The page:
Conflict beyond the Wall
|Note: The title of this article is pure conjecture and may be subject to change.
| To Do
This article lacks multiple references and citations.
|Conflict beyond the Wall
|Beyond the Wall
|The Fist | Bridge of Skulls | Castle Black | the Wall
The conflict beyond the Wall takes place north of the Wall, the mightiest and oldest defensive structure constructed by men. Its main purpose was to shield the realms of men against the return of the Others, a race who emerged during the Long Night. Since then, the Night's Watch has stood guard for about 8,000 years, defending Westeros from threats from beyond the Wall. During that time, its initial task has generally been forgotten and instead they have been guarding against the human free folk (or wildlings) who hold the lands beyond. Occasionally forming raiding parties, the wildlings consistently try to cross the Wall into the richer and warmer lands to the south or to escape the unknown terrors of the far north.
The main events of this three-sided conflict that take place in the far north of the Seven Kingdoms and are thus unknown or considered unimportant to the majority of its population, especially with the War of the Five Kings ravaging through the country.
Night's Watch Decline
Before the War of Conquest by Aegon I Targaryen, the Night's Watch boasted nineteen castles along the hundred leagues of the Wall, accounting over ten thousand men at arms with Castle Black quartering five thousand fighting men with all their horses, servants, and equipment. Its power has dwindled during the last 300 years; by the reign of King Robert I Baratheon, the Watch only manages to sustain three castles: Castle Black, located in the middle of the Wall with about six hundred men; the Shadow Tower at the west of the Wall overlooking the mountains, with about two hundred men; and the coastal Eastwatch-by-the-Sea with even fewer men. A bare third of them are fighting men.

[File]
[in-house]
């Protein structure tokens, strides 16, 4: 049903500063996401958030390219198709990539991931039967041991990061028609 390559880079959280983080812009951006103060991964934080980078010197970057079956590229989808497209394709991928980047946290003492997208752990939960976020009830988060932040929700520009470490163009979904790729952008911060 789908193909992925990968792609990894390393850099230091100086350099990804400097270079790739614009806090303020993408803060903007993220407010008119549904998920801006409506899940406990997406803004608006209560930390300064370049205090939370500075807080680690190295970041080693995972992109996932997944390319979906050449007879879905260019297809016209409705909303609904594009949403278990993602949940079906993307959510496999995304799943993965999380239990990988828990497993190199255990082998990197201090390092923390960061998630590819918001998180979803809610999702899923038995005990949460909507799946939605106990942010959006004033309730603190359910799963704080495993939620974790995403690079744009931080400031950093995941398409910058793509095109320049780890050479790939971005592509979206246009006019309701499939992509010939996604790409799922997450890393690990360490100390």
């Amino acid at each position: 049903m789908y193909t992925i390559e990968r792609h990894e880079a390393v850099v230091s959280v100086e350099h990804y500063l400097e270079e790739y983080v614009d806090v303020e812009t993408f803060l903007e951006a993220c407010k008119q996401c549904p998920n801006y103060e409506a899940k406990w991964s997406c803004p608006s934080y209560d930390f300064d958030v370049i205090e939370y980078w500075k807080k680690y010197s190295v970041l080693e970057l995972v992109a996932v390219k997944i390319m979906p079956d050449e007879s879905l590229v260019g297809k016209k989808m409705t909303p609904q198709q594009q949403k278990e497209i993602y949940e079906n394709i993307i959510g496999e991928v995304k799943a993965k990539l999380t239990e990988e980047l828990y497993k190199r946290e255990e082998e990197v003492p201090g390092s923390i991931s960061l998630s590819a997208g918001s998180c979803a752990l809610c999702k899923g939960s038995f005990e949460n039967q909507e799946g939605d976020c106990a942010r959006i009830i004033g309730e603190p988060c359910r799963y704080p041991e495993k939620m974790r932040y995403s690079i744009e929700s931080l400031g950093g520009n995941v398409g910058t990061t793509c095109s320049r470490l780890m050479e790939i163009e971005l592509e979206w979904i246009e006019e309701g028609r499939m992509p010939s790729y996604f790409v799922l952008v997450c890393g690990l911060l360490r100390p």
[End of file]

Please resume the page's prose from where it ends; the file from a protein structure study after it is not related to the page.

The 997th Lord Commander of the Night's Watch, Jeor Mormont, is deeply concerned by the declining power of the Watch, and the rising threat of the wildlings beyond the Wall, whose raids have increased on the people south of the wall in recent years. He tries to make it more difficult for the wildlings to know their comings and goings by using a more random system, varying the number of patrols and the days of their departure. Sometimes a larger force is sent to one of the abandoned castles for a fortnight or a moon's turn.
The King-Beyond-the Wall and the Great Ranging
Even before the beginning of Robert's Rebellion, Mance Rayder, the King-Beyond-the-Wall, was gathering wildling forces around him in an attempt to stave off attacks from the Others and recover the Horn of Winter. The Horn was needed as a fail-safe against the Night's Watch, as it was reputed in legend to be able to bring down the entire Wall with a single sounding. While most thought that the Horn was just a myth, Mance believed not only that it was real but that he could find it, deep in the frozen mountains known as the Frostfangs.
After the disappearance of a group of rangers led by Ser Waymar Royce, a second group led by First Ranger Benjen Stark goes north to find their missing Brothers and discover what is becoming of all the wildlings. After the subsequent disappearance of this second group, and the continued realignment of known wildling population centers, Lord Commander Jeor Mormont organizes a great ranging of over 300 Brothers and leads them north to an ancient settlement near the Skirling Pass, east of the Frostfangs, called the Fist of the First Men.
While Lord Commander Mormont leads his small army north, several groups are dispatched by the Watch to scout ahead. One of these groups is led by Qhorin Halfhand, a senior ranger and the second in command of the Night's Watch western-most castle, the Shadow Tower. Accompanied by three other rangers and Jon Snow, a bastard of House Stark, the Halfhand discovers a vast wildling host deep in the Frostfangs. The group is trapped by wildling forces and either killed or goes missing one by one until only the Halfhand and Jon Snow remain. At this point, to ensure that someone survives to bring word back to the Lord Commander, Qhorin Halfhand allows Snow to slay him in a duel, thereby earning Snow the trust of the wildlings. With the destruction of the Halfhand's party, and Snow's inability to escape in time, the Lord Commander receives no warning of the wildling host's purpose or composition, now numbering over a hundred thousand.